Leaving the house before dawn, the outdoor temperature was already 65 degrees. So, I was headed for cool country, about 2000' higher. Saguaros thinned on the hills, the higher uphill I drove. Then there were junipers and pines and lots of scrub land.
At Milepost 222 on the present Highway 87, there is a left turn lane to cut across over the west-bound lanes to pick up the "Old Highway 87"--a stretch that runs along Sycamore Creek, ranches and a few new houses tucked back from the remnant highway. I parked at a pull-off at the first big curve in the road where Cliff Swallows were swarming out from under the Route 87 bridge, catching their insect breakfast on the fly. A glance at the temperature: 45 degrees! Brrrr. I pulled a windbreaker from the back of the car to slip on over my short sleeves! I was also wearing my birding vest and a CamelBak for water.
Lucy's Warblers were the first songbirds up singing, followed shortly by Yellow-rumped Warblers. A few Violet-green Swallows arrived; European Starlings perched in the tall Arizona sycamores to catch some warmth from the rising sun; woodpeckers began searching for grubs; Bewick's Wrens began sounding off; and bird activity picked up. After 30 minutes of easy walking up the old highway from the car, my cold fingers could no longer get the 4-letter abbreviations down in my field notebook; they just wouldn't work!
Retracing my steps only slightly faster than the slow speed at which I was birding, I reached the car about an hour after my arrival. I checked the pasture to the northwest. I heard a sound I knew: Kingbirds - Cassin's, actually. With my binoculars, I was able to watch two of them fly into some mesquite below some juniper bushes. Their squeaky chitter chatter, to my ear, makes them sound like they are really excited. They did a few little playful fly-off and return patterns during which I was able to confirm that they were not the lighter gray Western Kingbirds but had very yellow bellies, darker gray chest up to the very minimal white throat, and long dark tail with no white edges like the WEKI. First of Year (FOY) species for me!
Inside the car, I cranked the heat to 85 degrees and held my hands over the vents until they lost their numbness and moved with ease. Then I shed my jacket and continued driving very slowly up the road stopping whenever I heard or saw a new bird. Cedar Waxwings, in my book, are always worth stopping to view. Handsome birds!
Later, when I started walking toward the research station, I counted a flock of twenty Cedar Waxwings fly into one tree.
While close-up views of Turkey Vultures are rather odd-looking, several of them had just landed to catch the morning sun.
|Two Turkey Vultures|
A Red-shafted Northern Flicker kept busy at various sycamore trees.
Reaching the metal gate was the end of the line for the car, so I parked, followed the path around the gate and started walking farther up the old highway. In the distance I saw a large black bird (not a Turkey Vulture) perched on a limb. I thought it was a Black Hawk, but then it vocalized with a sort of scream that's rather unforgettable. The scream was returned from the other side of the road (my left) but I couldn't find the Zone-tailed Hawk there. "Scream" may not be the ornithologically correct description, but that's what I hear.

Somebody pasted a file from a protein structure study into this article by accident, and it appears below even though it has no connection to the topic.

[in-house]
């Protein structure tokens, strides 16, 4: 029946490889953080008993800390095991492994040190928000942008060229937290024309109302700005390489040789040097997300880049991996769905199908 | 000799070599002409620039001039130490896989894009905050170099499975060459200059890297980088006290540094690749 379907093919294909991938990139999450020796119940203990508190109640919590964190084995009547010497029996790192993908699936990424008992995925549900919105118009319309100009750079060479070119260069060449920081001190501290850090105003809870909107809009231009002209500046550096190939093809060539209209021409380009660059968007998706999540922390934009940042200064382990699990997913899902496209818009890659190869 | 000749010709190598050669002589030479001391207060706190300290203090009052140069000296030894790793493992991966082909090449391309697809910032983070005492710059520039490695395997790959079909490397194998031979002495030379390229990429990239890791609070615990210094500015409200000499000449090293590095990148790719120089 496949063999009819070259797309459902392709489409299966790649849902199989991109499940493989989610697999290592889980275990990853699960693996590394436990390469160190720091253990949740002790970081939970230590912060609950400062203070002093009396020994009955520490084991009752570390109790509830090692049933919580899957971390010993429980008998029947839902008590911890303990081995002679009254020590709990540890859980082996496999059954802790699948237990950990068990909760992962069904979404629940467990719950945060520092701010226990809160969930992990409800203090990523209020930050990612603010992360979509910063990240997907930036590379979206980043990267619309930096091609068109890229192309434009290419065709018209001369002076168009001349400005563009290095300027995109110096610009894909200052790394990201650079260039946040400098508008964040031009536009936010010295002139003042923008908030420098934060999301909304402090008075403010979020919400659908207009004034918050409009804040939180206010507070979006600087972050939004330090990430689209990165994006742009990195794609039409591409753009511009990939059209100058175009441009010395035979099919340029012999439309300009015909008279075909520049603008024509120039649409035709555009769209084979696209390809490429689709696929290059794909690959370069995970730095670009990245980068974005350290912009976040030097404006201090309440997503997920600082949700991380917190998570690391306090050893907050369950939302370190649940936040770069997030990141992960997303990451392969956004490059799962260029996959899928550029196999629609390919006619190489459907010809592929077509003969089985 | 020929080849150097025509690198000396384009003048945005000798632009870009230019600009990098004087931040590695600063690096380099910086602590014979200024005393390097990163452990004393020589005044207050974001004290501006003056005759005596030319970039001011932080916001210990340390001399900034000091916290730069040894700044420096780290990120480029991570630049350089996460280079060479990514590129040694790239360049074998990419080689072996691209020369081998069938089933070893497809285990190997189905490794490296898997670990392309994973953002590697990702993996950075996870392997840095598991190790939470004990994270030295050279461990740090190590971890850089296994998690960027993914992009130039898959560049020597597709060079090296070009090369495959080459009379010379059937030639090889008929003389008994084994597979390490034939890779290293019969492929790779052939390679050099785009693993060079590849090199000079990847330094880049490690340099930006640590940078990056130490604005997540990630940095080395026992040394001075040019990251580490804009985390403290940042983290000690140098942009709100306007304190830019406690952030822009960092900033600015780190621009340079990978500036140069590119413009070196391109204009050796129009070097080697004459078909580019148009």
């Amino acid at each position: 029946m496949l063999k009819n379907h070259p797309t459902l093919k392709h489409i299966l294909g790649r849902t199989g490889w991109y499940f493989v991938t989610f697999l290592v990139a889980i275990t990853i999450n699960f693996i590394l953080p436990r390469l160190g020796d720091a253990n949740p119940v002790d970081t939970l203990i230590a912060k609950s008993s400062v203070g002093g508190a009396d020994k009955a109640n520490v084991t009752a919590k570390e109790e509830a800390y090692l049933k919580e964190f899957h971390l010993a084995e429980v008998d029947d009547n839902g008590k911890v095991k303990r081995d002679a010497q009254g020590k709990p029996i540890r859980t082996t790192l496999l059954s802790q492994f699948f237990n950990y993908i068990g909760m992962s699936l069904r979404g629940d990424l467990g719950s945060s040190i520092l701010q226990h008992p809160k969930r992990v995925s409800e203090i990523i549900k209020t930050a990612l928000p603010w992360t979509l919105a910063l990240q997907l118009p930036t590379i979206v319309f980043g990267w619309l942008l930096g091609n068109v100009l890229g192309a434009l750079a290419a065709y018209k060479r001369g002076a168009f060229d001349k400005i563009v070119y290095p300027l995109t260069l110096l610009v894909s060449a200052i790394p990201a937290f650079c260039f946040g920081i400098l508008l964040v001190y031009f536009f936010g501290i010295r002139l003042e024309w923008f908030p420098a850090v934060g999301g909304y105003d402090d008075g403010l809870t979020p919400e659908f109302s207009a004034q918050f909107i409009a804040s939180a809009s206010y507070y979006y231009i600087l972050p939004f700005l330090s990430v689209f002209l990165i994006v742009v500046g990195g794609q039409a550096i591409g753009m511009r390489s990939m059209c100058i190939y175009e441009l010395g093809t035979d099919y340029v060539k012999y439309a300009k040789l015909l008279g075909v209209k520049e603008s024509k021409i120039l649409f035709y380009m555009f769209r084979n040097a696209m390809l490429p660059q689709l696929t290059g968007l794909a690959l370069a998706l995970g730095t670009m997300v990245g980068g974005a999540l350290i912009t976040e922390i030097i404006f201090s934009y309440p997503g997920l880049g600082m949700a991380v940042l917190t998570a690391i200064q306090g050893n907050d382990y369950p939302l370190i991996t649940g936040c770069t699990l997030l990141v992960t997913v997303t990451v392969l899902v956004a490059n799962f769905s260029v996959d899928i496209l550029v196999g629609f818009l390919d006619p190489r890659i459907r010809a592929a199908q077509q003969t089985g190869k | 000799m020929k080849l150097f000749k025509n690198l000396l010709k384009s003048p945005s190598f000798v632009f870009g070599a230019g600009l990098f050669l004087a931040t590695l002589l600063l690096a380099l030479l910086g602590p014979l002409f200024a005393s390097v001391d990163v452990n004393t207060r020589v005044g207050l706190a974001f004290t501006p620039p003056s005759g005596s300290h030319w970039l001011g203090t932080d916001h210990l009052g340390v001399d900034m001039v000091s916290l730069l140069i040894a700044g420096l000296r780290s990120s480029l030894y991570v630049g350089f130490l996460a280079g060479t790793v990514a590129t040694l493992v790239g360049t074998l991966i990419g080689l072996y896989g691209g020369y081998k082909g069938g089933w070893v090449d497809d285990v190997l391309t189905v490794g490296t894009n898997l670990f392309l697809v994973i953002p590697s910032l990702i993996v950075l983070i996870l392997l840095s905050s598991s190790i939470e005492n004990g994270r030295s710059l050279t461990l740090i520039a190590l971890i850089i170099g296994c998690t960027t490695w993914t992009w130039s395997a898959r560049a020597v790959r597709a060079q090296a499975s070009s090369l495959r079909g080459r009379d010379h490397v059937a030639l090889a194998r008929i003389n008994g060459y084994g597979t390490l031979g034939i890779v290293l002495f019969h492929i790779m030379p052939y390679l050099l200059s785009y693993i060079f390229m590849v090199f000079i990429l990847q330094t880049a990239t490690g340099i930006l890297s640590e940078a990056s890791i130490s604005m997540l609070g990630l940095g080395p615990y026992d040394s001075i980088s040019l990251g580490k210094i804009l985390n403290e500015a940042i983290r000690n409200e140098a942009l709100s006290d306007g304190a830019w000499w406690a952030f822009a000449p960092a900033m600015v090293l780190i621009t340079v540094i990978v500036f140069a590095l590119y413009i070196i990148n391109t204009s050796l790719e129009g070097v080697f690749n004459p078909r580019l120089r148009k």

|Zone-tailed Hawks have banded tails, barely visible in these photos. They also have more white on their bills than Black Hawks|
The Zone-tailed Hawk was quite far out from me so the photo is not real good. Nor is the one of the Black Hawk below, even though it was quite close to me. It's looking directly at the camera and is showing off its single wide white band in its tail with the end tail feathers looking like they've dipped into some white paint.
There are two more barriers across the old highway, with paths around them for hikers, walkers (met some fit-bit young women) and birders! After reaching and checking out the birds at the work station, I turned back toward the car thinking I would have nothing more to add to my list. But it was on this return walk that I finally saw the Black Hawk and saw it in the sky but I need a little more practice on aerial photography!
Another birder walked towards me. Although we didn't know one another, we exchanged birding news. She had seen the Zone-tailed Hawks and the Black Hawk (which I had not yet seen) as well as a Hooded Oriole. I searched for it while continuing my return to the car but never found it.
Instead I was enjoying the scenery of Sycamore Creek, the juniper/pine forest and in the distance, Mt. Ord, another great birding spot along the main Highway 87.
Saving the best for last, it is not everyday a birder gets to see this bird. And, maybe, a birder might overlook it because it's just another dove. But take a closer look. My first thought was Common Ground Dove and that's why I took photos. Then I realized it didn't have the scaled breast and nape. Looking in Sibley for a correct identification, I came up with female (Western) Ruddy Ground Dove. Neither photo is very good but serve to identify the species. The final photo was the first one I shot that does show some of its underneath rufous color.
Wrapping up at 10:30, I had experienced a 30-degree change in temperature; it was now 72 degrees F. Birding Sunflower was a very fulfilling four-hour day in the field.
View this checklist online at http://ebird.org/ebird/view/checklist?subID=S22615309
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